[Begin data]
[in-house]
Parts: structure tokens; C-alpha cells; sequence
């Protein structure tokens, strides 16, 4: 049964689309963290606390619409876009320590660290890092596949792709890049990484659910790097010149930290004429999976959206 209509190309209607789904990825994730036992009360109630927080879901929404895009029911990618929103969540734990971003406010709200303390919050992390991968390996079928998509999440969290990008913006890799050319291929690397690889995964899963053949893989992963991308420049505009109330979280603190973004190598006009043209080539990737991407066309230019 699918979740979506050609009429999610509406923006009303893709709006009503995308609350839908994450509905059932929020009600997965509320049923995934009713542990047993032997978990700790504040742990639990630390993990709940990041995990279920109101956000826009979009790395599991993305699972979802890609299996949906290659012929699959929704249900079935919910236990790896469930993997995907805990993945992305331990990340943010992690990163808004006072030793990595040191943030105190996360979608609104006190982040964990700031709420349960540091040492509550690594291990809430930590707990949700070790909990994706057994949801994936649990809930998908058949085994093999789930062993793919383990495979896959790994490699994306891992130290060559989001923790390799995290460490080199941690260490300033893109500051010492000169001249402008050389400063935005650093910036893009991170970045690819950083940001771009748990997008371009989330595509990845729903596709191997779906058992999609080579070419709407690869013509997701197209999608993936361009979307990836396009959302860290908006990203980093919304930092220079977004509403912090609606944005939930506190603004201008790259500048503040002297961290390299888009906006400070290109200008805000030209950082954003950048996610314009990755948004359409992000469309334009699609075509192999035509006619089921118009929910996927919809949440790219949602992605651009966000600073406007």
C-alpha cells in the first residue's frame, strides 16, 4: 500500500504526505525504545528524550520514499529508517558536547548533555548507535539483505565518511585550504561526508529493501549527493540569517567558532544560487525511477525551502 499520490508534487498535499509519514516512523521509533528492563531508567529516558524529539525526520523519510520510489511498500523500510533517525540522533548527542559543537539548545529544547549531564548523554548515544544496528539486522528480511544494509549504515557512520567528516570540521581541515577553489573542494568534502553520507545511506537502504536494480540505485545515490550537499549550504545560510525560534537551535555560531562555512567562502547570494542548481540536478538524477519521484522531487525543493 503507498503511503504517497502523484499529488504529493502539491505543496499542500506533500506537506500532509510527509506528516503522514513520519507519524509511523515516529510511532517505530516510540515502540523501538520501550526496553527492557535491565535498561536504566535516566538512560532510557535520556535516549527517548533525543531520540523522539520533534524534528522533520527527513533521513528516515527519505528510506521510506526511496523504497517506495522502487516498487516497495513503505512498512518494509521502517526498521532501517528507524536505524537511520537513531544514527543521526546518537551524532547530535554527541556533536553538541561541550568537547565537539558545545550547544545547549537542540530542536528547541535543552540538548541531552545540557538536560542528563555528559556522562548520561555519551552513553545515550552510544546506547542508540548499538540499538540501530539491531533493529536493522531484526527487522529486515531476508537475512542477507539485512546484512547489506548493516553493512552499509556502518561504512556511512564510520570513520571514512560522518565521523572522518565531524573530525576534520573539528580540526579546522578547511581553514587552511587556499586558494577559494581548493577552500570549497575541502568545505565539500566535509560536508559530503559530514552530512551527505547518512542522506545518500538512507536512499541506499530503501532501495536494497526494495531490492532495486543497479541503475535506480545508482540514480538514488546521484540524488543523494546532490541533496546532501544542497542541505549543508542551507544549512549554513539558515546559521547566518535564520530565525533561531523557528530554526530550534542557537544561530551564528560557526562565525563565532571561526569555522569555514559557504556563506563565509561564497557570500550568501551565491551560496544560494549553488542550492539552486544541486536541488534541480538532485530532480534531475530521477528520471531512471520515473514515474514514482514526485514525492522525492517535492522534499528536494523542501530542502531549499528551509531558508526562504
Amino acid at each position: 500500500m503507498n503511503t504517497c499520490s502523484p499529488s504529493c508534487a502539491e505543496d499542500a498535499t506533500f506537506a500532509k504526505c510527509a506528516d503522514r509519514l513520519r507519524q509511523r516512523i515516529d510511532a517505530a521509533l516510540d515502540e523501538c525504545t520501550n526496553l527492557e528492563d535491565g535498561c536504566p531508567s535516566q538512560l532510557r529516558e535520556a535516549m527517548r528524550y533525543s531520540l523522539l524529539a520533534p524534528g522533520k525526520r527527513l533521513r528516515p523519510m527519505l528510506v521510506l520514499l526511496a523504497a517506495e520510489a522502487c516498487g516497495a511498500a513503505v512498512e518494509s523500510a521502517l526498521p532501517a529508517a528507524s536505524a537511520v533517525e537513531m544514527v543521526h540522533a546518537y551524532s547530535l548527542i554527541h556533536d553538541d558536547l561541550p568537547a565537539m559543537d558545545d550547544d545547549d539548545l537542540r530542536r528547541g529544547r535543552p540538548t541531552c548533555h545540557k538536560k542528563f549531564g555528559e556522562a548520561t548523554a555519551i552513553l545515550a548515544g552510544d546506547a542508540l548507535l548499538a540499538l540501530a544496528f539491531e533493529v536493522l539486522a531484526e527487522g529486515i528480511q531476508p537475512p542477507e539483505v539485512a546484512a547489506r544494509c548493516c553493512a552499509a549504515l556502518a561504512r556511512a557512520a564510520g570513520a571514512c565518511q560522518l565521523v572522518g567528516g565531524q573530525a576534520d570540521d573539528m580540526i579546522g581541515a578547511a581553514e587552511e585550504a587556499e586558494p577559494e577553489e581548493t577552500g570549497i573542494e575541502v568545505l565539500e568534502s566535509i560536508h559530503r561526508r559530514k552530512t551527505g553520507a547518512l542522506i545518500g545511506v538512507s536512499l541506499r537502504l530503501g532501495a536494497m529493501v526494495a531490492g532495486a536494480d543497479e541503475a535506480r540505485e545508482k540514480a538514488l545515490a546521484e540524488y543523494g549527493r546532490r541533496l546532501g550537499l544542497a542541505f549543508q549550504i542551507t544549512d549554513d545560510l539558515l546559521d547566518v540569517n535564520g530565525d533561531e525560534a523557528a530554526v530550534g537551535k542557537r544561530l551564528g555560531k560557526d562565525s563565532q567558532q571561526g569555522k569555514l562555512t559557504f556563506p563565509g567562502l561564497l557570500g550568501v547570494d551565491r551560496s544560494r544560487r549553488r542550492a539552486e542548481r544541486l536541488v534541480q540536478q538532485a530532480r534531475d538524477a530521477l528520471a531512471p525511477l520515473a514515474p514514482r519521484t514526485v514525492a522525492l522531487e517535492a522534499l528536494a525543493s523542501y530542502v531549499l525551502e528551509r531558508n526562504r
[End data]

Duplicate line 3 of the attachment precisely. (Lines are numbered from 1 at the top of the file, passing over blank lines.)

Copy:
């Protein structure tokens, strides 16, 4: 049964689309963290606390619409876009320590660290890092596949792709890049990484659910790097010149930290004429999976959206 209509190309209607789904990825994730036992009360109630927080879901929404895009029911990618929103969540734990971003406010709200303390919050992390991968390996079928998509999440969290990008913006890799050319291929690397690889995964899963053949893989992963991308420049505009109330979280603190973004190598006009043209080539990737991407066309230019 699918979740979506050609009429999610509406923006009303893709709006009503995308609350839908994450509905059932929020009600997965509320049923995934009713542990047993032997978990700790504040742990639990630390993990709940990041995990279920109101956000826009979009790395599991993305699972979802890609299996949906290659012929699959929704249900079935919910236990790896469930993997995907805990993945992305331990990340943010992690990163808004006072030793990595040191943030105190996360979608609104006190982040964990700031709420349960540091040492509550690594291990809430930590707990949700070790909990994706057994949801994936649990809930998908058949085994093999789930062993793919383990495979896959790994490699994306891992130290060559989001923790390799995290460490080199941690260490300033893109500051010492000169001249402008050389400063935005650093910036893009991170970045690819950083940001771009748990997008371009989330595509990845729903596709191997779906058992999609080579070419709407690869013509997701197209999608993936361009979307990836396009959302860290908006990203980093919304930092220079977004509403912090609606944005939930506190603004201008790259500048503040002297961290390299888009906006400070290109200008805000030209950082954003950048996610314009990755948004359409992000469309334009699609075509192999035509006619089921118009929910996927919809949440790219949602992605651009966000600073406007």